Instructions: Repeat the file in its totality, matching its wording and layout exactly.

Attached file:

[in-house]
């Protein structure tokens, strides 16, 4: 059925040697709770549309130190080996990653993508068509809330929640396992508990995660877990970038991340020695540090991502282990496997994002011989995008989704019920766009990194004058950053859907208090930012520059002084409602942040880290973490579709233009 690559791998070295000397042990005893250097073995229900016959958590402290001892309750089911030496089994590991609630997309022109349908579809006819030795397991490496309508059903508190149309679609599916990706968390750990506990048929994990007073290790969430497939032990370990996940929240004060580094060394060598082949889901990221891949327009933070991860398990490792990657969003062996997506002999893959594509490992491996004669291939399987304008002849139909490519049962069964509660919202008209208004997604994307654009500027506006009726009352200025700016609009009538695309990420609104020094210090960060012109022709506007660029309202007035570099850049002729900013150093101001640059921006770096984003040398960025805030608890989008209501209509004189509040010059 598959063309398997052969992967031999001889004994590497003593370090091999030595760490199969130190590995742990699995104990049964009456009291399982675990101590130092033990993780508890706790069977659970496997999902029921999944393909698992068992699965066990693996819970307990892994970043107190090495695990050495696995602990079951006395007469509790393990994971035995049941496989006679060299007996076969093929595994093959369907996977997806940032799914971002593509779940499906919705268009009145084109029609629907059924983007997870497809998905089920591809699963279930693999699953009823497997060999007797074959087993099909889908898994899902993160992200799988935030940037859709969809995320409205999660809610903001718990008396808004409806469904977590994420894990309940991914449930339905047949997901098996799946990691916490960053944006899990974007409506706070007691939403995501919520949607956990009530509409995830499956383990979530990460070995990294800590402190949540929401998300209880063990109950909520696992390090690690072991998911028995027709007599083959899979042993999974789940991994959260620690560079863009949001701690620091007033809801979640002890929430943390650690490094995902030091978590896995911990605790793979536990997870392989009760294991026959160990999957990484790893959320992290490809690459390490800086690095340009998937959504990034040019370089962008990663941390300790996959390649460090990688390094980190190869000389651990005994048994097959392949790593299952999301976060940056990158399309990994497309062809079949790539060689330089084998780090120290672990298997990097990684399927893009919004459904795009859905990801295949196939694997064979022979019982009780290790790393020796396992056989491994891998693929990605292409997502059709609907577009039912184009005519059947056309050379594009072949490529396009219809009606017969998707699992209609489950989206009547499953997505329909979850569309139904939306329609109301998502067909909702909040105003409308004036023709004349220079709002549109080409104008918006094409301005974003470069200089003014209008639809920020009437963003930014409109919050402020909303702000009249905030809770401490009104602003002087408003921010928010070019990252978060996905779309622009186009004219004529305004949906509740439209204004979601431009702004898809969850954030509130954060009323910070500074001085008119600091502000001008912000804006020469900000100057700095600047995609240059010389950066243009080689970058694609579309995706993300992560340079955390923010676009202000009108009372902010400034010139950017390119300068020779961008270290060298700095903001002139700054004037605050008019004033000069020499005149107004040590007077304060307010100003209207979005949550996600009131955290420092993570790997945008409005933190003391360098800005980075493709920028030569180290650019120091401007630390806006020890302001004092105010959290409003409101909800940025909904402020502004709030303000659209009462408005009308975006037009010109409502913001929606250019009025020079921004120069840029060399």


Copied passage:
[in-house]
């Protein structure tokens, strides 16, 4: 059925040697709770549309130190080996990653993508068509809330929640396992508990995660877990970038991340020695540090991502282990496997994002011989995008989704019920766009990194004058950053859907208090930012520059002084409602942040880290973490579709233009 690559791998070295000397042990005893250097073995229900016959958590402290001892309750089911030496089994590991609630997309022109349908579809006819030795397991490496309508059903508190149309679609599916990706968390750990506990048929994990007073290790969430497939032990370990996940929240004060580094060394060598082949889901990221891949327009933070991860398990490792990657969003062996997506002999893959594509490992491996004669291939399987304008002849139909490519049962069964509660919202008209208004997604994307654009500027506006009726009352200025700016609009009538695309990420609104020094210090960060012109022709506007660029309202007035570099850049002729900013150093101001640059921006770096984003040398960025805030608890989008209501209509004189509040010059 598959063309398997052969992967031999001889004994590497003593370090091999030595760490199969130190590995742990699995104990049964009456009291399982675990101590130092033990993780508890706790069977659970496997999902029921999944393909698992068992699965066990693996819970307990892994970043107190090495695990050495696995602990079951006395007469509790393990994971035995049941496989006679060299007996076969093929595994093959369907996977997806940032799914971002593509779940499906919705268009009145084109029609629907059924983007997870497809998905089920591809699963279930693999699953009823497997060999007797074959087993099909889908898994899902993160992200799988935030940037859709969809995320409205999660809610903001718990008396808004409806469904977590994420894990309940991914449930339905047949997901098996799946990691916490960053944006899990974007409506706070007691939403995501919520949607956990009530509409995830499956383990979530990460070995990294800590402190949540929401998300209880063990109950909520696992390090690690072991998911028995027709007599083959899979042993999974789940991994959260620690560079863009949001701690620091007033809801979640002890929430943390650690490094995902030091978590896995911990605790793979536990997870392989009760294991026959160990999957990484790893959320992290490809690459390490800086690095340009998937959504990034040019370089962008990663941390300790996959390649460090990688390094980190190869000389651990005994048994097959392949790593299952999301976060940056990158399309990994497309062809079949790539060689330089084998780090120290672990298997990097990684399927893009919004459904795009859905990801295949196939694997064979022979019982009780290790790393020796396992056989491994891998693929990605292409997502059709609907577009039912184009005519059947056309050379594009072949490529396009219809009606017969998707699992209609489950989206009547499953997505329909979850569309139904939306329609109301998502067909909702909040105003409308004036023709004349220079709002549109080409104008918006094409301005974003470069200089003014209008639809920020009437963003930014409109919050402020909303702000009249905030809770401490009104602003002087408003921010928010070019990252978060996905779309622009186009004219004529305004949906509740439209204004979601431009702004898809969850954030509130954060009323910070500074001085008119600091502000001008912000804006020469900000100057700095600047995609240059010389950066243009080689970058694609579309995706993300992560340079955390923010676009202000009108009372902010400034010139950017390119300068020779961008270290060298700095903001002139700054004037605050008019004033000069020499005149107004040590007077304060307010100003209207979005949550996600009131955290420092993570790997945008409005933190003391360098800005980075493709920028030569180290650019120091401007630390806006020890302001004092105010959290409003409101909800940025909904402020502004709030303000659209009462408005009308975006037009010109409502913001929606250019009025020079921004120069840029060399």